People, of diverse innate abilities, benefit in different ways from education and training. Some employees benefit immediately from the formal education and training. Others benefit more from workplace experiences following the education or training. Moreover, we all benefit from a process-based management system that helps us to determine requirements and coordinate our work to fulfill requirements.

Taking the individual out of the system, one could measure the abilities, skills and knowledge of each individual before and after the training session. However, we cannot change the innate abilities of anyone and the slower learners from workplace experiences may be marked down. This is not to mention the contributions or impediments of the leaders and the rest of the system.

Diverse process and project teams comprising individuals of different strengths and weaknesses help each other to fulfill objectives. Managers wisely play to the strengths of their people and avoid exposing their weaknesses. We cannot make everyone the same like robots.

What counts is competence of the individual, the process, leadership and the system of which all three are part. Therefore, we have to optimize the system (parts that work together) so it adds value faster and prevents loss sooner. $ per millisecond may be the ultimate metric appearing on the dashboard for all to see as a smoothed moving average.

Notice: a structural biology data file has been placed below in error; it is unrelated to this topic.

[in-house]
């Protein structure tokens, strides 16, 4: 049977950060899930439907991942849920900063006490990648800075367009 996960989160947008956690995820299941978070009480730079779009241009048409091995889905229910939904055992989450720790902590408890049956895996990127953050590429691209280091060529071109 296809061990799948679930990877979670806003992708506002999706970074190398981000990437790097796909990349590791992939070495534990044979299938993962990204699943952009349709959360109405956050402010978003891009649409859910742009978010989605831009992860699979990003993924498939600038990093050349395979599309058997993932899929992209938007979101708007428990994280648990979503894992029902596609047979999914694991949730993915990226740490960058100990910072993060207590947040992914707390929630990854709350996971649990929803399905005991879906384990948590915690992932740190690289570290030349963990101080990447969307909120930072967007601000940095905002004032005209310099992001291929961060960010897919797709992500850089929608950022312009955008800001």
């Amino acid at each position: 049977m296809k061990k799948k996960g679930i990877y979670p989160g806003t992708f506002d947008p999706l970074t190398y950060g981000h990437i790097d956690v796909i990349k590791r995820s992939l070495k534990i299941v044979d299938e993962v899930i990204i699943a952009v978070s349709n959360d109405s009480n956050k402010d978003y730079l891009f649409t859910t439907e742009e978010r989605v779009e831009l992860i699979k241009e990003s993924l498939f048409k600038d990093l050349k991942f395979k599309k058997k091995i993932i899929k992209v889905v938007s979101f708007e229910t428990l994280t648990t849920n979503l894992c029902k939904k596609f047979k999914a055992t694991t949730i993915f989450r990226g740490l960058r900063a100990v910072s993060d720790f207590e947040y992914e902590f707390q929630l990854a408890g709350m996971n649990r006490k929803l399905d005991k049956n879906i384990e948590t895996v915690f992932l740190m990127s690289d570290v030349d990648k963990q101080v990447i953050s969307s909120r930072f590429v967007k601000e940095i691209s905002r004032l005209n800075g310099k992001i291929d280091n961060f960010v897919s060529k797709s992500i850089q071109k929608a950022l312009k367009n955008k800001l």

What is the value of quality?

January 4, 2013

Some organizations survive by reducing their price of nonconformity from 40% to 20% of revenue. These organizations inspect and audit to stop bad quality from reaching the customer. Reducing the price of nonconformity (PONC) is their laudable quest. If the organization served no customers or delivered no product, PONC would be zero! Quality management therefore requires another metric.

The term “value of quality” makes us think about this. Customers pay for whatever they value. They buy when they are confident that what they buy will fulfill their needs. These needs include affordability. Therefore, we manage quality to deliver value. This includes preventing loss.

Organizations prosper by ensuring they add value faster than their competitors do. They ensure their organizational management systems enable employees to add value quickly. Organizations apply this thinking (summarized as $ per millisecond) when developing, using and optimizing their management systems to deliver more value even faster. Consequently, they can earn a lot more with services and products that are highly valued by more customers.